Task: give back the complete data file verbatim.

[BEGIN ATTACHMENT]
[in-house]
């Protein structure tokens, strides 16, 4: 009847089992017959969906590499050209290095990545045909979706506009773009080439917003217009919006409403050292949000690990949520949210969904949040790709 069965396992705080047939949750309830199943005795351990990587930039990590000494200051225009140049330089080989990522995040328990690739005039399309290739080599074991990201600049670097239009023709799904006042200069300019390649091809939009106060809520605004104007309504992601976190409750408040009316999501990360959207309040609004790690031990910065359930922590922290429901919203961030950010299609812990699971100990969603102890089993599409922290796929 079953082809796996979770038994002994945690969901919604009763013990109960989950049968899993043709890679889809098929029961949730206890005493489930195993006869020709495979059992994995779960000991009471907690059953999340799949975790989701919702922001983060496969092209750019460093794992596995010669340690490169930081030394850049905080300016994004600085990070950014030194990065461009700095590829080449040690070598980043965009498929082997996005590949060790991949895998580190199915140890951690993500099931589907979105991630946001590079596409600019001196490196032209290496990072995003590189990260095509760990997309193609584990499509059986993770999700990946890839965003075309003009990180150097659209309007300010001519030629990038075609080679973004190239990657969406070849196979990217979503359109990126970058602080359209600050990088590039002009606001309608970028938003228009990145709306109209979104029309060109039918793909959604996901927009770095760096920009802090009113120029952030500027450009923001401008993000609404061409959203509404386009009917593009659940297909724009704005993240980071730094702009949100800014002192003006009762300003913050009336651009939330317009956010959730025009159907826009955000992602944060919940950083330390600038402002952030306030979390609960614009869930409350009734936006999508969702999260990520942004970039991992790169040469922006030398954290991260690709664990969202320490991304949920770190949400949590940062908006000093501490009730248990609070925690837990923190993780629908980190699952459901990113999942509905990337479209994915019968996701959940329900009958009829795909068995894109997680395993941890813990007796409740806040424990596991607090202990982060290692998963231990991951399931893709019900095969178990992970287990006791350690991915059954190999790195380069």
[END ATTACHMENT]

[in-house]
């Protein structure tokens, strides 16, 4: 009847089992017959969906590499050209290095990545045909979706506009773009080439917003217009919006409403050292949000690990949520949210969904949040790709 069965396992705080047939949750309830199943005795351990990587930039990590000494200051225009140049330089080989990522995040328990690739005039399309290739080599074991990201600049670097239009023709799904006042200069300019390649091809939009106060809520605004104007309504992601976190409750408040009316999501990360959207309040609004790690031990910065359930922590922290429901919203961030950010299609812990699971100990969603102890089993599409922290796929 079953082809796996979770038994002994945690969901919604009763013990109960989950049968899993043709890679889809098929029961949730206890005493489930195993006869020709495979059992994995779960000991009471907690059953999340799949975790989701919702922001983060496969092209750019460093794992596995010669340690490169930081030394850049905080300016994004600085990070950014030194990065461009700095590829080449040690070598980043965009498929082997996005590949060790991949895998580190199915140890951690993500099931589907979105991630946001590079596409600019001196490196032209290496990072995003590189990260095509760990997309193609584990499509059986993770999700990946890839965003075309003009990180150097659209309007300010001519030629990038075609080679973004190239990657969406070849196979990217979503359109990126970058602080359209600050990088590039002009606001309608970028938003228009990145709306109209979104029309060109039918793909959604996901927009770095760096920009802090009113120029952030500027450009923001401008993000609404061409959203509404386009009917593009659940297909724009704005993240980071730094702009949100800014002192003006009762300003913050009336651009939330317009956010959730025009159907826009955000992602944060919940950083330390600038402002952030306030979390609960614009869930409350009734936006999508969702999260990520942004970039991992790169040469922006030398954290991260690709664990969202320490991304949920770190949400949590940062908006000093501490009730248990609070925690837990923190993780629908980190699952459901990113999942509905990337479209994915019968996701959940329900009958009829795909068995894109997680395993941890813990007796409740806040424990596991607090202990982060290692998963231990991951399931893709019900095969178990992970287990006791350690991915059954190999790195380069």